At some point, there will have to be a judgment... based on facts... that can't be ignored.
Of course, those predictions are good enough for politicians around the world to try to make stupid economic decisions that will cost the world trillions of dollars.

Still, we wouldn't mind a little of that "global warming" here in Michigan... especially with that layer of ice on our vehicles and roads.
1129 AM EST SUN DEC 9 2007


You're Probably An Idiot


In a recent email exchange with Bill down South, he forwarded a long commentary about Mitt Romney written by another person. It was a litany of quotes from well-known people and organizations concerning Romney's handling of the "Mormon issue"... most of it highly praising Romney for managing to deflect the religious issue by calling upon the words of Samuel Adams and John Kennedy.

I don't have much concern about a person's religion unless they want to use the power of their office to try to force their religious beliefs upon me. Other than the political red herring of abortion that comes up every election, there is little chance of a president's religious beliefs affecting the course of the U.S., given the array of hurdles to achieve anything these days. More than likely, a Mormon president would take extra pains to avoid even the slightest hint of using or abusing his office to accommodate his religion.

I wrote:

There needs to be a large pre-filter for any presidential candidate: integrity. That's not about changing one's mind about issues; it is about being honest and principled. If you've never been convinced that your original thoughts on a subject needed rethinking, you are probably an idiot. But if you change your mind and then say your present position is the one you've always had, you are unprincipled and lack integrity.

Can you identify any candidates who are examples of the latter?
Bill wrote back:

Your closing questions nails Clinton and the G-man (my new nickname for the NY Thug). And many of the other Democrats hugging Clinton's skirt or should I say pantsuit. Not sure about the other Republicans - most appear to have strong value systems, however unhinged they may be. Most of the Dems are clueless on character traits. Feet of clay.

I liked your line: "If you've never been convinced that your original thoughts on a subject needed rethinking, you are probably an idiot."

I've met a few idiots - mostly arrogant senior military officers at the O-6/O-8 levels and perhaps 400 second lieutenants (including myself, of course). The others I have met were primarily military retirees and factory workers. Lockstep thinkers...not unintelligent in terms of mental capabilities, but stupid for being so arrogant and self-righteous when their scope of knowledge was not much better than a Rush Limbaugh radio show. No deep thinking.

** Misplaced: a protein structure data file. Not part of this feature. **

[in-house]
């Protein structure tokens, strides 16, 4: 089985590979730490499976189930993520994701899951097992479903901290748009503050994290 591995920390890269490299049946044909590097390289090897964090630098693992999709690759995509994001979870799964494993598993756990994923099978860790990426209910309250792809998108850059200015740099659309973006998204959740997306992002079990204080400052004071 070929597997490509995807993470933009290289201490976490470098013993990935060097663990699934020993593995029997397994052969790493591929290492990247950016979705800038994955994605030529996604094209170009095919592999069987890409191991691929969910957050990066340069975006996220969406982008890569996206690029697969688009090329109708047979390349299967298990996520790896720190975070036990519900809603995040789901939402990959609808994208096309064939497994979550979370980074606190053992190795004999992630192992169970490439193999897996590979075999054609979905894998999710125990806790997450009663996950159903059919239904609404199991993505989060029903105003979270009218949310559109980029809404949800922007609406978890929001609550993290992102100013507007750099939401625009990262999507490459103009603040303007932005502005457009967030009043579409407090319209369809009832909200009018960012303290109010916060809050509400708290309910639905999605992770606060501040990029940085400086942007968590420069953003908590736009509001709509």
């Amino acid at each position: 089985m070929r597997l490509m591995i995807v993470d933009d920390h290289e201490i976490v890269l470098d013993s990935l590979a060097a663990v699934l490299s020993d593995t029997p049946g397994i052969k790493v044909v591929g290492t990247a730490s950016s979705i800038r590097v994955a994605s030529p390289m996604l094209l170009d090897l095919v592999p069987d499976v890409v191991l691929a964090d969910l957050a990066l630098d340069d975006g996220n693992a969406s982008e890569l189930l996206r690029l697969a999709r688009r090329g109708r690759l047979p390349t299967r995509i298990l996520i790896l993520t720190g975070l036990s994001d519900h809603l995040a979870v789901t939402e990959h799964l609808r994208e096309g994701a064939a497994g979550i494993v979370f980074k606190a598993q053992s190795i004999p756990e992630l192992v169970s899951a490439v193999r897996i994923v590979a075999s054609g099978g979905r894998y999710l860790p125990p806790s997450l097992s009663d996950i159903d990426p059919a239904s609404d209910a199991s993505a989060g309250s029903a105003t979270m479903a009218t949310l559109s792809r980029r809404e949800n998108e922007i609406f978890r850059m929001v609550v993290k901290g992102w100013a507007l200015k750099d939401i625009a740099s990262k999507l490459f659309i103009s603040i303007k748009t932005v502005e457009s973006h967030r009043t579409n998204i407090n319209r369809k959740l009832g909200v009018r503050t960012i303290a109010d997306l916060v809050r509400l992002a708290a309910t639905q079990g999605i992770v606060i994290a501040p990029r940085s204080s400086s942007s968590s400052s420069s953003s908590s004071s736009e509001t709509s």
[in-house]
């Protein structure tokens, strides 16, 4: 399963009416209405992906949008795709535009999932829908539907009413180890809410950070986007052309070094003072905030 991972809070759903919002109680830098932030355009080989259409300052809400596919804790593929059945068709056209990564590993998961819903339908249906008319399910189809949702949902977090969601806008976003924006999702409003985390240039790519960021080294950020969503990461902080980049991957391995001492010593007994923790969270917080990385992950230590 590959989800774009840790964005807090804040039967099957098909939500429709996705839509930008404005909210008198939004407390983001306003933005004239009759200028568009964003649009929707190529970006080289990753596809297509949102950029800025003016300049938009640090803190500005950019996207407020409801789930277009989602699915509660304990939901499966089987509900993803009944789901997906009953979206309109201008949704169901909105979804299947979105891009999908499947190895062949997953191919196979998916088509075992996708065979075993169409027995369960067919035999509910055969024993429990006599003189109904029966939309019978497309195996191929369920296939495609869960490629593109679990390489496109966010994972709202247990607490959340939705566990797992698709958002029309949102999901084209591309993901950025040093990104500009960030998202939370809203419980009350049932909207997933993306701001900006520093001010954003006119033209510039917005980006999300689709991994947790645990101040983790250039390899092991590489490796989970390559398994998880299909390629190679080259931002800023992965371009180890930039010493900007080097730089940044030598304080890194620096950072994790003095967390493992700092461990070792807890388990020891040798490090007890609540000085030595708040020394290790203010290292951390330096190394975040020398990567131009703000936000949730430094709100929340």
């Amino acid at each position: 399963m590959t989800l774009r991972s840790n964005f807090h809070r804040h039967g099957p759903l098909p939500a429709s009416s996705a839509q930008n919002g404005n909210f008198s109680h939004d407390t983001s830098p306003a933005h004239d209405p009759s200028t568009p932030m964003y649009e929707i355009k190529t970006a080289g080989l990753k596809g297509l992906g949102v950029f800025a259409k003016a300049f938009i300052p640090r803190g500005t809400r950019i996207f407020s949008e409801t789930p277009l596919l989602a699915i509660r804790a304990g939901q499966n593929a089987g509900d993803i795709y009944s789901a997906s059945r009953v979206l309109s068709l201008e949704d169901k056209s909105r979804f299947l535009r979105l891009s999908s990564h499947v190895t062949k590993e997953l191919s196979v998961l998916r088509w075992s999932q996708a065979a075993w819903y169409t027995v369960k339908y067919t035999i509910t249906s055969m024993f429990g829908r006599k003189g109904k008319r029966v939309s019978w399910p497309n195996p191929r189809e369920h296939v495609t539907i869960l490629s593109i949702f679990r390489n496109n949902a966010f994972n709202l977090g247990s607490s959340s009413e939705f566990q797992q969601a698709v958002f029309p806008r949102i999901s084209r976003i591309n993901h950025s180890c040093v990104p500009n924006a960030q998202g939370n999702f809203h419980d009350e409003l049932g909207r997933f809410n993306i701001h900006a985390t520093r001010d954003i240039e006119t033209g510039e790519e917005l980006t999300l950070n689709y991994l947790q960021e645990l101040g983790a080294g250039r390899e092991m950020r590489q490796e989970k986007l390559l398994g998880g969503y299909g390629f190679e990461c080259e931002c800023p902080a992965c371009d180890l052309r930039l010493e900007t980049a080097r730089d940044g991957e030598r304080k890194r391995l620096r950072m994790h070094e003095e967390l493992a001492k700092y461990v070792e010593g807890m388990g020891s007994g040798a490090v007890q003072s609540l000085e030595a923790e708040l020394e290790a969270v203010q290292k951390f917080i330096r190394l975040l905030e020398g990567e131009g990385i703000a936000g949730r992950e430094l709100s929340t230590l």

Well, that's among the Republican crowd.

As for the Democrats, I've never met that many who could stick to one thought, belief, or idea for more than a few weeks at best. Still, I have to admit that I had my greatest success moving legislation or funding needs through the two Houses of Congress with the Democratic Party office holders and staffs. Never did understand that, other than to note that many of the Republicans thought they knew everything in the world - arrogant beyond compare. Some deserved good ol ass whippings out behind the barn - but that needed correctional opportunity apparently didn't occur during their youth or early adult experiences.

I am supporting Romney and perhaps Huckabee. At least they believe in something of value and stands behind it. I believe that I could trust either of these gentlemen. Can't say that about any Democrats, though there must be one out there somewhere that has that level of conviction and character.

Bill is a difficult man to please. Maybe he just thinks more than most. But I'm less interested in a personal "values" [which is often a code word for a specific set of immutable beliefs] than a candidate with integrity, intelligence, and an approach to government that doesn't see it as the cure for every perceived ill... and who will surround himself with like people.


Saturday, December 08, 2007

Energy Stupidity


The House version of the Energy Bill pushed by Nancy Pelosi of California calls for 36 billion gallons of fuel to be biofuel... primarily ethanol.

A new study shows that developing “green” fuel alternatives may put those with asthma and other respiratory diseases at a higher risk.

The research, which was developed by Civil and Environmental Engineering Prof. Mark Jacobson, indicates that more of the corrosive gas ozone would be produced by the combustion of ethanol than by the combustion of gasoline.